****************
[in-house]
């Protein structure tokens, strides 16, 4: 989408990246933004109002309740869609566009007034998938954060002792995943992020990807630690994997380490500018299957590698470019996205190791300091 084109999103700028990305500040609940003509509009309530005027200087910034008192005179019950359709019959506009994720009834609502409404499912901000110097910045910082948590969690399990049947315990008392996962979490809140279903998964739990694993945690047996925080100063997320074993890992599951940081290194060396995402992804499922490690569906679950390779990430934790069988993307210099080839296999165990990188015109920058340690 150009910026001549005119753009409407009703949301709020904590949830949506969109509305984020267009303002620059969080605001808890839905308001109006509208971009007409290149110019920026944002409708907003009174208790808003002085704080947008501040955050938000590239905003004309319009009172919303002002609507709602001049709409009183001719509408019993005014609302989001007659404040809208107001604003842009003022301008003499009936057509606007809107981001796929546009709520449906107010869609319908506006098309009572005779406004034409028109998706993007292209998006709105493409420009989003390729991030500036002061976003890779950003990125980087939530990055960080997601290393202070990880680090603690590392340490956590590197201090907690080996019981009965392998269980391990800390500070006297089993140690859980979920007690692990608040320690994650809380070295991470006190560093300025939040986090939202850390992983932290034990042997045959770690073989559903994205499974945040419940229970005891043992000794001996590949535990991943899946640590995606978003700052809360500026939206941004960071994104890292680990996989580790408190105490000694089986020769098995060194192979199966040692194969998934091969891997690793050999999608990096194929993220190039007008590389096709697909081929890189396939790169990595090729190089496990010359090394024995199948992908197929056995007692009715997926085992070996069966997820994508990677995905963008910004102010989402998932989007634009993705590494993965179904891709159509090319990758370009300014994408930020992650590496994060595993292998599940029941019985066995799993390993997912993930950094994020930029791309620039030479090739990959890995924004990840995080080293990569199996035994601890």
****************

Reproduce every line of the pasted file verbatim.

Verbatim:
[in-house]
């Protein structure tokens, strides 16, 4: 989408990246933004109002309740869609566009007034998938954060002792995943992020990807630690994997380490500018299957590698470019996205190791300091 084109999103700028990305500040609940003509509009309530005027200087910034008192005179019950359709019959506009994720009834609502409404499912901000110097910045910082948590969690399990049947315990008392996962979490809140279903998964739990694993945690047996925080100063997320074993890992599951940081290194060396995402992804499922490690569906679950390779990430934790069988993307210099080839296999165990990188015109920058340690 150009910026001549005119753009409407009703949301709020904590949830949506969109509305984020267009303002620059969080605001808890839905308001109006509208971009007409290149110019920026944002409708907003009174208790808003002085704080947008501040955050938000590239905003004309319009009172919303002002609507709602001049709409009183001719509408019993005014609302989001007659404040809208107001604003842009003022301008003499009936057509606007809107981001796929546009709520449906107010869609319908506006098309009572005779406004034409028109998706993007292209998006709105493409420009989003390729991030500036002061976003890779950003990125980087939530990055960080997601290393202070990880680090603690590392340490956590590197201090907690080996019981009965392998269980391990800390500070006297089993140690859980979920007690692990608040320690994650809380070295991470006190560093300025939040986090939202850390992983932290034990042997045959770690073989559903994205499974945040419940229970005891043992000794001996590949535990991943899946640590995606978003700052809360500026939206941004960071994104890292680990996989580790408190105490000694089986020769098995060194192979199966040692194969998934091969891997690793050999999608990096194929993220190039007008590389096709697909081929890189396939790169990595090729190089496990010359090394024995199948992908197929056995007692009715997926085992070996069966997820994508990677995905963008910004102010989402998932989007634009993705590494993965179904891709159509090319990758370009300014994408930020992650590496994060595993292998599940029941019985066995799993390993997912993930950094994020930029791309620039030479090739990959890995924004990840995080080293990569199996035994601890």